Programs prepared by Dominick DiOrio for NOTUS Contemporary Vocal Ensemble, the chamber chorus he directs, are always fascinating and beautifully prepared. Sunday afternoon’s concert, titled “O, Fallen Star, Depictions of Death in Air and String,” proved no exception and drew a large audience to Auer Hall.
That audience remained dramatically silent when conductor DiOrio turned the music on and became just as dramatically vociferous when he turned it off, the listeners responding to what was heard with justifiable praise. The afternoon’s fare consisted of two items of scope: Jennifer Higdon’s 2005 ode, “Dooryard Bloom,” and James MacMillan’s harrowing depiction of the “Seven Last Words from the Cross.”
American composer Higdon’s work reflects Walt Whitman’s “Lilacs Last in the Dooryard Bloom’d,” the poet’s elegy marking the assassination of Abraham Lincoln. There is sadness in the words and the music. There is anger. There is contemplation. It may be unusual to say for a vocal composition that the instrumental music is more interesting, but so it was to this reviewer’s ears. For the chamber orchestra, Higdon used an appropriately lyrical yet restrained style that artistically benefits the mournful content. For the vocal line, on the other hand, she reverted to a speech-song method that became popular among composers several decades earlier, around the mid-20th century, in which the musical line often failed to support the verbal content.
The composition’s performance, however, was potent because the vocal soloist, Connor Lidell, so generously lavished the power of his baritone and the conviction in his musicality on what the score asked him to do. So, in fact, did his colleagues. Lidell, the IU Chamber Orchestra and conductor DiOrio gave the music all they could and then some.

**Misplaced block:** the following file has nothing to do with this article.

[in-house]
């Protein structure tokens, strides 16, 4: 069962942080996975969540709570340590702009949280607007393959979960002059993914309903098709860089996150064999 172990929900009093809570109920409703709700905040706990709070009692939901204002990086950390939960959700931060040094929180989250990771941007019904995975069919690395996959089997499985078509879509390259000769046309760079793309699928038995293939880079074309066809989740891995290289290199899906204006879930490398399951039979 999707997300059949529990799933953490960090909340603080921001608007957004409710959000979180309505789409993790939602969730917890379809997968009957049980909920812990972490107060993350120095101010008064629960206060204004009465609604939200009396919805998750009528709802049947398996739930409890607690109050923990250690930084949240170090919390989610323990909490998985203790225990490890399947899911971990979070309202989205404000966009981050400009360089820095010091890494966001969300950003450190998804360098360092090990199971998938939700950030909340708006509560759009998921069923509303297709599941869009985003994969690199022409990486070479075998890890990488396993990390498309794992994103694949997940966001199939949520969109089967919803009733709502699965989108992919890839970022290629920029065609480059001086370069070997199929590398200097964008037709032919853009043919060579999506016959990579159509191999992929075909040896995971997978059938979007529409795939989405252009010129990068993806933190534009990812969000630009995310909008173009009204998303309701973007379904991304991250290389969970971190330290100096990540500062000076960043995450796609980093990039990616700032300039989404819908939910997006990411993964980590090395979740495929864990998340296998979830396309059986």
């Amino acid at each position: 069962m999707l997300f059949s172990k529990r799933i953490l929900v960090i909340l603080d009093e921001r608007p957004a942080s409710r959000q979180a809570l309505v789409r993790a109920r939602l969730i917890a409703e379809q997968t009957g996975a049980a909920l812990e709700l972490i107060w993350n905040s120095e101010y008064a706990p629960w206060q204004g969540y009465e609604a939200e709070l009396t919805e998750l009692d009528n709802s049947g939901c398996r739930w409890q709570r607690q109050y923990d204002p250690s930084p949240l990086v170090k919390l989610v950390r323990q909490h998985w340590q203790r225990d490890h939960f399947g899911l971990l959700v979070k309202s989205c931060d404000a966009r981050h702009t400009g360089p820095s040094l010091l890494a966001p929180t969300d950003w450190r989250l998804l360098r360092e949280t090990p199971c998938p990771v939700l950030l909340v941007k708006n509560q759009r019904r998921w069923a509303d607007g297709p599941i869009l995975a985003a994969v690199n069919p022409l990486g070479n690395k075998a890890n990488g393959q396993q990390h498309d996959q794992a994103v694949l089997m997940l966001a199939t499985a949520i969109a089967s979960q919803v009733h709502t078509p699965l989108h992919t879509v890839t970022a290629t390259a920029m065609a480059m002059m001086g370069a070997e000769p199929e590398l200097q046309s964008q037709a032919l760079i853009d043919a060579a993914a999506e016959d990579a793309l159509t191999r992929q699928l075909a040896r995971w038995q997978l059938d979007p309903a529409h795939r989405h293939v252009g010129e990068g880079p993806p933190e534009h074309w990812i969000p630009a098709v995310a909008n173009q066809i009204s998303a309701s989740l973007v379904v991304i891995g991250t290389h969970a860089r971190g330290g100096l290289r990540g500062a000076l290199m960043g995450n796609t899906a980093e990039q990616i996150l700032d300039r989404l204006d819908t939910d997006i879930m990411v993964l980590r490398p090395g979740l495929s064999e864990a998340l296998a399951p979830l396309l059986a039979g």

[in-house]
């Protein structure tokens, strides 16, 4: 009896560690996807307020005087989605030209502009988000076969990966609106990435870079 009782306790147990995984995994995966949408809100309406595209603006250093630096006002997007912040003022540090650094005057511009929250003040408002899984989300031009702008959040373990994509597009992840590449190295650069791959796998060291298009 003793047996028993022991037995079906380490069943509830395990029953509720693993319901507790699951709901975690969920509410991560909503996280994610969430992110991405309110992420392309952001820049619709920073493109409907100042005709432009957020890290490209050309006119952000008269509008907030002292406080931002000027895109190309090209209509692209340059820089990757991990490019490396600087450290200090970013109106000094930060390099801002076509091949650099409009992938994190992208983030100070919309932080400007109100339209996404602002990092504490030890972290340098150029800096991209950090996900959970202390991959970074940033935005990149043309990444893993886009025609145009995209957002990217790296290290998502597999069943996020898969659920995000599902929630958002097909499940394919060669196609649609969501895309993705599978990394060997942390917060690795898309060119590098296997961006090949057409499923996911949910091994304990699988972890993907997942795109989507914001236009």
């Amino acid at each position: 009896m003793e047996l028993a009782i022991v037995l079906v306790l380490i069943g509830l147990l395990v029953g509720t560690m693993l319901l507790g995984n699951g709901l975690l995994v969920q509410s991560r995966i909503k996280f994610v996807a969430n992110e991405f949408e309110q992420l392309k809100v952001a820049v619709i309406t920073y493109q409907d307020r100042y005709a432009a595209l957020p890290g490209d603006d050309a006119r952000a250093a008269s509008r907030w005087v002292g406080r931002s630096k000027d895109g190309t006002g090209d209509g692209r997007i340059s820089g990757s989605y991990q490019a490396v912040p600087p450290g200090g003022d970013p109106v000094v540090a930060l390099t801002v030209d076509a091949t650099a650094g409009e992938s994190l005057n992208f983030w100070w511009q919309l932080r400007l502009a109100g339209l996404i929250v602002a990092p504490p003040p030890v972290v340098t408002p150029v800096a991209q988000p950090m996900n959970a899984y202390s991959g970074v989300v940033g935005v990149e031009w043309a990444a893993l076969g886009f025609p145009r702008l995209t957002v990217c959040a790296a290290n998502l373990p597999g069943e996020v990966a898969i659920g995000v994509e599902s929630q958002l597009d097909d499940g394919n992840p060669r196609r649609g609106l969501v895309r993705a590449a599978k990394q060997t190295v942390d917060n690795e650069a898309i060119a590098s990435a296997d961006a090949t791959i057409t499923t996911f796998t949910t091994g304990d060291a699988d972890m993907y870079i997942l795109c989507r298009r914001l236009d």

With the orchestra reduced to just the strings but with the choral ensemble on stage and Lidell’s presence in the middle of it, Maestro DiOrio turned to MacMillan’s representation of the words attributed in the New Testament to Jesus Christ during his crucifixion.
For each of the sayings — from “Father, forgive them, for they know not what they do” to “Father, into Thy hands I commend my Spirit” — MacMillan, a proud Scot and loyal Catholic, composed a setting expressive of the words Jesus uttered: calming or beseeching or lamenting or forgiving. The whole of the cantata is passionate, whether quietly or deafeningly, and at the start of the sixth movement, “It is finished,” the music turns shattering with three hammer blows that brutally foretell what’s soon to come.
MacMillan’s music is powerful. Sunday’s reading was powerful, fully in sync with how the composer addressed this grief-rousing biblical tragedy. DiOrio knew what he wanted in way of performance and had his musicians, the orchestral and the choral, immersed, so to capture the startling beauties that the composer ascribed to this momentous story.